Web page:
Seminar: Professor Jeff Burley, “Forests, trees and business in supporting developing countries”

Past Event

25 February 2011, 5:15pm

School of Geography and Environment
South Parks Road, Oxford OX1 3QY

Professor Jeff Burley, CBE, Director-Emeritus, Oxford Forestry Institute, Emeritus Fellow, Green Templeton College, Oxford

For centuries foresters have recognized the multiple values of forests and, since the UNCED in 1992, these have become increasingly appreciated by policy makers, the media and the public. Many attempts have been made to quantify and value the various services and products that arise from trees and forests. However, at both international and national levels much of this has been initiated "top-down" with governmental agency or major commercial company involvement. The former have frequently been ineffective and the latter have often provoked criticism of their failure to consider social and environmental attributes adequately. Relatively little attention has been paid to promoting, encouraging and supporting small and medium enterprises (SMEs) in developing countries that can effect land use change and enhancement while providing a range of social and environmental benefits through natural forest management, plantation establishment and agroforestry operations. Such enterprises will require some pure and applied research and will need professional managers with corporate and technical management capability in addition to market developers.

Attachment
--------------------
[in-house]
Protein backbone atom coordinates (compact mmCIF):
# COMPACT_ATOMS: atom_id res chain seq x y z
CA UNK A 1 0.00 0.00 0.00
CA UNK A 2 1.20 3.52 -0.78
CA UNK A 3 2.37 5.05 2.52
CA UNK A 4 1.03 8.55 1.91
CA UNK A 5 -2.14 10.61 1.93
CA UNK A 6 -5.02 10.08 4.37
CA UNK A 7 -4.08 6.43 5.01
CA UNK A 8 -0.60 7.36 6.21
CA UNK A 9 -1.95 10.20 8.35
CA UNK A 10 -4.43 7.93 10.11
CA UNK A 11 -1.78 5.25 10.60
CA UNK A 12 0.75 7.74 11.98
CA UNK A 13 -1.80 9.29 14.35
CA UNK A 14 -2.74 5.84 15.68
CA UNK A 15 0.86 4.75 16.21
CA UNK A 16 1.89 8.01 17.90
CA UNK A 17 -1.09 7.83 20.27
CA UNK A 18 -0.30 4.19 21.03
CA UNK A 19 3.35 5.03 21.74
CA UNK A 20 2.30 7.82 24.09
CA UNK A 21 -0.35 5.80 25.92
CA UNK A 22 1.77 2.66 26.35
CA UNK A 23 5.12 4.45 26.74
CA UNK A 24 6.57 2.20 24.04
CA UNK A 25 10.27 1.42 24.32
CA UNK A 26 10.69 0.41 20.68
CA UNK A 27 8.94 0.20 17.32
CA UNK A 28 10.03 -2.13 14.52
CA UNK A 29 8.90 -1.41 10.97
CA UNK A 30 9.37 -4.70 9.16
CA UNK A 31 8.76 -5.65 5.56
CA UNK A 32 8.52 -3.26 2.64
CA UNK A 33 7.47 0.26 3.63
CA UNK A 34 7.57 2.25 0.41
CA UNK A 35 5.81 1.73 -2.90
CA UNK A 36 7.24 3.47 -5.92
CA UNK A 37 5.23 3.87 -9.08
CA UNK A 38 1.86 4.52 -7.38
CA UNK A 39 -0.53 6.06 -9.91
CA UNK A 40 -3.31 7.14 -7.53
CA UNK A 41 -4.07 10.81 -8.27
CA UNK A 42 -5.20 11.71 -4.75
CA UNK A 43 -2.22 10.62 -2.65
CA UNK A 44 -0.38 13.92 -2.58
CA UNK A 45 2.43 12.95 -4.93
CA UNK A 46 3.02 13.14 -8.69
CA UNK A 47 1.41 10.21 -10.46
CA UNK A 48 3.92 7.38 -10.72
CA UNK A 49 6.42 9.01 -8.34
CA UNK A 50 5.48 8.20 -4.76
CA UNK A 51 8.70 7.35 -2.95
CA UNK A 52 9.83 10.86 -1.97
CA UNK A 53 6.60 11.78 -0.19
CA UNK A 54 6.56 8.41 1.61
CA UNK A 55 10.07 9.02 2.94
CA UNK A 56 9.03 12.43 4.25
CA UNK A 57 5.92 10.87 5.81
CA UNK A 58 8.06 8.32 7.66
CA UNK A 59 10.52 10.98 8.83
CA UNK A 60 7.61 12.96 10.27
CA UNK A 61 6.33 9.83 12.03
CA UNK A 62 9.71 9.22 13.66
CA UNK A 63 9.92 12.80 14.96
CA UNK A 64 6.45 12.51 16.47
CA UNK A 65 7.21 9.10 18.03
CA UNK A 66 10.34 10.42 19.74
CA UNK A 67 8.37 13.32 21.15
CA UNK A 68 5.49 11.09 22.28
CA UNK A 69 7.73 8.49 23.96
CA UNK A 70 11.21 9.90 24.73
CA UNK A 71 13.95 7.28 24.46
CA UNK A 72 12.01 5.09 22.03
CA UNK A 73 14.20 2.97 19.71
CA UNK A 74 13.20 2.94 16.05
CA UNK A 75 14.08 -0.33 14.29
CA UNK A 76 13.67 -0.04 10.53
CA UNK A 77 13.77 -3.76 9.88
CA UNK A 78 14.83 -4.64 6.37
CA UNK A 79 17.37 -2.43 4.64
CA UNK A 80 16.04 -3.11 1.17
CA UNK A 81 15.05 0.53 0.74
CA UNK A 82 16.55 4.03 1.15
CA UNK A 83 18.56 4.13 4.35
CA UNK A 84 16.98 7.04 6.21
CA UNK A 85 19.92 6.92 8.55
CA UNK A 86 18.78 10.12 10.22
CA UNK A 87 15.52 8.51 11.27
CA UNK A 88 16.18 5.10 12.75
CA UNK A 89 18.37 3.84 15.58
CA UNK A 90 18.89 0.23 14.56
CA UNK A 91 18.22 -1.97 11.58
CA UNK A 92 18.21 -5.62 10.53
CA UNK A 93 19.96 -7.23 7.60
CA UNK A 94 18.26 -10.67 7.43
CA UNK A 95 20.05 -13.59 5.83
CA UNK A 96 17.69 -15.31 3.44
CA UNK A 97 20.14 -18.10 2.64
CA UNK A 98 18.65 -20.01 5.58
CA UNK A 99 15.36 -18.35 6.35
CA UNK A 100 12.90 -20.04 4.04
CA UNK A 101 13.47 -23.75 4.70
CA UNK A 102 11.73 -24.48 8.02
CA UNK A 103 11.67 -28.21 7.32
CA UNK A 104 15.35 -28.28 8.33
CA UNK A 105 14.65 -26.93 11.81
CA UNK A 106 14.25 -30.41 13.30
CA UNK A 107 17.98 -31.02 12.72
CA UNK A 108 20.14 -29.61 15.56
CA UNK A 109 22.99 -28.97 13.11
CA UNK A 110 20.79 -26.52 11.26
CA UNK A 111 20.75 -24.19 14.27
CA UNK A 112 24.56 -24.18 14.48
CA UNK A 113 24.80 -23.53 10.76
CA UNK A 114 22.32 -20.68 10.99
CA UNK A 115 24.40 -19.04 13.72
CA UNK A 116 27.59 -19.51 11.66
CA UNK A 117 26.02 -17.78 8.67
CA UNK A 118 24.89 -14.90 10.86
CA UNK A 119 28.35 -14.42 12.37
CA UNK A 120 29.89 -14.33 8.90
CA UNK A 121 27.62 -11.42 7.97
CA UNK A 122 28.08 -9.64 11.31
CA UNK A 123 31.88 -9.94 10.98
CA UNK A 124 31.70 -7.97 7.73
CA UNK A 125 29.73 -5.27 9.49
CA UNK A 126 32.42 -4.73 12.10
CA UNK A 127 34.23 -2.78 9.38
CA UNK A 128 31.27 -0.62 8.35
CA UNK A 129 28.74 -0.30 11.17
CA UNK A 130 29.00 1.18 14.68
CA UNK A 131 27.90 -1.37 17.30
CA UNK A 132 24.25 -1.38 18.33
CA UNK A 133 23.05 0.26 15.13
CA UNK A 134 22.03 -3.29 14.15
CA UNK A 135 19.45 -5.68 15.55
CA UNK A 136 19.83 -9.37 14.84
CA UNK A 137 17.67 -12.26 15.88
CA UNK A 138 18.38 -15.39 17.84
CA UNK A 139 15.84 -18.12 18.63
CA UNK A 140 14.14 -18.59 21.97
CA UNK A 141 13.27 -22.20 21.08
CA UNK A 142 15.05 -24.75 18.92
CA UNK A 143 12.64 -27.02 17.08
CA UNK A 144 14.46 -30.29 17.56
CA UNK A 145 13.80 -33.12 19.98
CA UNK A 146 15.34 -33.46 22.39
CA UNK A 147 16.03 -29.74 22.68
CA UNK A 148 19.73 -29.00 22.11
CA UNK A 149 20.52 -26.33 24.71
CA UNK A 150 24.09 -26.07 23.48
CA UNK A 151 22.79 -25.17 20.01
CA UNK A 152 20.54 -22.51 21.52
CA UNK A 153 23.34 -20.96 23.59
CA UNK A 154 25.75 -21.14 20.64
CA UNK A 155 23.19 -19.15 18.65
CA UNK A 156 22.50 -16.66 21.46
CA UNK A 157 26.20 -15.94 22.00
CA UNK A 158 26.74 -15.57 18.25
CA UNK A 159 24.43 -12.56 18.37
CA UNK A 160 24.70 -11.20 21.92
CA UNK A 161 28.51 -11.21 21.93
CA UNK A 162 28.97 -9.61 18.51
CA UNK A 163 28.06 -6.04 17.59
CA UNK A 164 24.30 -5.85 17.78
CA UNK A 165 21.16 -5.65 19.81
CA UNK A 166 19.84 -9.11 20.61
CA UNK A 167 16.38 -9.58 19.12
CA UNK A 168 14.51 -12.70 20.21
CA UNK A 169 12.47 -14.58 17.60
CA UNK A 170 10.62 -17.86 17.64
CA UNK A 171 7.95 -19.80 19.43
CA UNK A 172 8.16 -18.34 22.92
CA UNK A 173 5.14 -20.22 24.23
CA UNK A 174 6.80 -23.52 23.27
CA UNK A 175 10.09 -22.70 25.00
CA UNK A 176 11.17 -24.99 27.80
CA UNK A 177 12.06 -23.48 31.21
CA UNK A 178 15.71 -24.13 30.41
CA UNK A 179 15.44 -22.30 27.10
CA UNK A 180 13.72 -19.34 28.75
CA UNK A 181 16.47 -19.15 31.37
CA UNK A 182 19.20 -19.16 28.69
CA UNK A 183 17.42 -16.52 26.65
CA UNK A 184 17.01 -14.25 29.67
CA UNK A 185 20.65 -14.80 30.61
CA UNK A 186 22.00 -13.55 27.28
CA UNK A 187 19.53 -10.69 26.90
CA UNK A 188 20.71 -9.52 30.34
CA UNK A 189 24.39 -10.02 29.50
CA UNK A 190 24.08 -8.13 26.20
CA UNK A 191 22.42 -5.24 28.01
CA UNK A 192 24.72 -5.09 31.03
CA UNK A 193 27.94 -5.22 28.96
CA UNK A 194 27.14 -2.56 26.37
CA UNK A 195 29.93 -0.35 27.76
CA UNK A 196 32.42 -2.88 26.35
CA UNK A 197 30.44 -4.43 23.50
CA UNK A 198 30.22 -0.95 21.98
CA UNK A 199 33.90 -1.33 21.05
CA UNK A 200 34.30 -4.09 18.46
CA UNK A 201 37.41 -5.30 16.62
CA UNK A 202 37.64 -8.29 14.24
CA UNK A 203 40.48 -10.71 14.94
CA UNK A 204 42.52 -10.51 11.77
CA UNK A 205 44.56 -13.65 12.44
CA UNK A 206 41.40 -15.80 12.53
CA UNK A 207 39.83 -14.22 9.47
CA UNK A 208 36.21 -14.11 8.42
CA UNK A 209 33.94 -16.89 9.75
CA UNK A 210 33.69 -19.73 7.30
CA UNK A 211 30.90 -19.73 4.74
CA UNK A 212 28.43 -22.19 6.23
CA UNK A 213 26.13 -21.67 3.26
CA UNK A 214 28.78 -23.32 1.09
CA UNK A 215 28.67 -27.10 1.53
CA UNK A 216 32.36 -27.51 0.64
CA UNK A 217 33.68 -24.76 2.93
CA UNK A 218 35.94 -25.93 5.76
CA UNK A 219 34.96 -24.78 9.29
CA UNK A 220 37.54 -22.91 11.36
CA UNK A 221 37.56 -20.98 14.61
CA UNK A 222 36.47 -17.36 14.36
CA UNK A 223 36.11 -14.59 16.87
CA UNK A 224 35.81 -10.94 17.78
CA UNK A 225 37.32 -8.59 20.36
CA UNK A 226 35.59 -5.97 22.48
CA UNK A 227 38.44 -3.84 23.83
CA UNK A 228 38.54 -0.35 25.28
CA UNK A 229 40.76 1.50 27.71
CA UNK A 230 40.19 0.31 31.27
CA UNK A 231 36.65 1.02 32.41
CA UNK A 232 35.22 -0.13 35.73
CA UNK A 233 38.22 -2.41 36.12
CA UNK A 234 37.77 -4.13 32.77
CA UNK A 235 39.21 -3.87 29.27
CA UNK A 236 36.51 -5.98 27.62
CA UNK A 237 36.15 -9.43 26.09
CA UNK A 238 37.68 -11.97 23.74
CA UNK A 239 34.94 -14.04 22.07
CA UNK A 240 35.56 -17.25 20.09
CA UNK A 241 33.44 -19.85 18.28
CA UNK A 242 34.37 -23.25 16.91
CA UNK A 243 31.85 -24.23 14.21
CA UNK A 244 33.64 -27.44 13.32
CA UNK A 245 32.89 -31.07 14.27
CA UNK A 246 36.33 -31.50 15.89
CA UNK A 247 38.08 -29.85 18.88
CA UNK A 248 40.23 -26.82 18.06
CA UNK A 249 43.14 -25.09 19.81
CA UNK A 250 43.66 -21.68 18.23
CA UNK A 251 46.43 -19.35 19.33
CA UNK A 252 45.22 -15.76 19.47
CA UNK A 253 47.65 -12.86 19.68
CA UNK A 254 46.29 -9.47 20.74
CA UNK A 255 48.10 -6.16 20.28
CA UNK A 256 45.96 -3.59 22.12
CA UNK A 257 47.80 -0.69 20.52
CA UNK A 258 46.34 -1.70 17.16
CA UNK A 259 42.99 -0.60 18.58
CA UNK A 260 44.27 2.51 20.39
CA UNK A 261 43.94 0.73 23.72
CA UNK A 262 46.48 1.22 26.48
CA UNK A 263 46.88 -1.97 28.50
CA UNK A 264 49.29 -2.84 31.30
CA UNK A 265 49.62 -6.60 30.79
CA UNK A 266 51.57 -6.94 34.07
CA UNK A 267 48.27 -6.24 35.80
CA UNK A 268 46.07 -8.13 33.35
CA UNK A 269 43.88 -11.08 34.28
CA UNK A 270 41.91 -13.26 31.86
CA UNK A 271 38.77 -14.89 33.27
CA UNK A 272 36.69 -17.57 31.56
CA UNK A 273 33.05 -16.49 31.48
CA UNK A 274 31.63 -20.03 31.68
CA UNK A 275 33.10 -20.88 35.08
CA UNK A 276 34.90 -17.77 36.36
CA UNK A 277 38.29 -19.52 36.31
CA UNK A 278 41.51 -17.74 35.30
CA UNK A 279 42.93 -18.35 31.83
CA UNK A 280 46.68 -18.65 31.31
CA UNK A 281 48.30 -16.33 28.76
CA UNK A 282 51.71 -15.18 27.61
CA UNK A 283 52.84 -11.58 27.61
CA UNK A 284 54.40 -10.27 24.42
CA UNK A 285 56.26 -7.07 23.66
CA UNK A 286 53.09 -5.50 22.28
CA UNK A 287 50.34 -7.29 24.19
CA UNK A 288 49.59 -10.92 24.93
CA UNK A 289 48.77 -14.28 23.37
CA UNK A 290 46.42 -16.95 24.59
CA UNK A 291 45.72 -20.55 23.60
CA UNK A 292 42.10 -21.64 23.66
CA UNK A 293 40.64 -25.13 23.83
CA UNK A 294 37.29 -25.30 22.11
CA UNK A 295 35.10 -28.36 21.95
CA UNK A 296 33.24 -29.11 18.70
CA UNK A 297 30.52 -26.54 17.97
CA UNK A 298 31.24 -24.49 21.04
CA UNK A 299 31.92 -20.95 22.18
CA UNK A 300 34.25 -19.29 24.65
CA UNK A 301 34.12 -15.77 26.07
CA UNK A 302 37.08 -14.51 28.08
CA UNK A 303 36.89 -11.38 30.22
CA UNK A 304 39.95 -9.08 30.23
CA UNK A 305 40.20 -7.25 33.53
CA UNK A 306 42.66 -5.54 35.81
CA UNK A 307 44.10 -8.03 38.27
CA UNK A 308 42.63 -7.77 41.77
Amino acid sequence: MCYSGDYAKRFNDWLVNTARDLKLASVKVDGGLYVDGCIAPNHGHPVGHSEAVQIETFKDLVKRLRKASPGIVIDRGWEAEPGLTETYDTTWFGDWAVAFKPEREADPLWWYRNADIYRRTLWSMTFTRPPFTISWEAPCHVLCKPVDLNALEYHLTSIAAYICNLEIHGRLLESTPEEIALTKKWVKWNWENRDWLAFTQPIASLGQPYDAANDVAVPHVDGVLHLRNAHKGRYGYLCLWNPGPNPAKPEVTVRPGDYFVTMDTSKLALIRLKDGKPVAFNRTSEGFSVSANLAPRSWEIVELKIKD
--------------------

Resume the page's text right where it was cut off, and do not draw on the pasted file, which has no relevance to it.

Jeff Burley took an honours degree in Forestry at Oxford (1961) and an MF (1962) and PhD (1965) at Yale where his thesis concerned the genetic variation of Sitka spruce. He then headed the Forest Genetics Research Laboratory of the Agricultural Research Council of Central Africa for four years, living in Zambia and working also in Malawi and Zimbabwe. He returned to Oxford in 1969 and held three successive posts in Oxford University – Senior Research Officer for Forest Genetics and Tree Improvement; Lecturer in Wood Structure and Properties; Director, Oxford Forestry Institute, and Professor of Forestry. Variously in these roles he provided education, research, advice and information plus actual consultancies to many countries and agencies throughout the world. In Green College (now Green Templeton College), Oxford, he was a Fellow (25 years), Vice-Warden (4 years), Development Fellow (3 years) and Emeritus Fellow (current).

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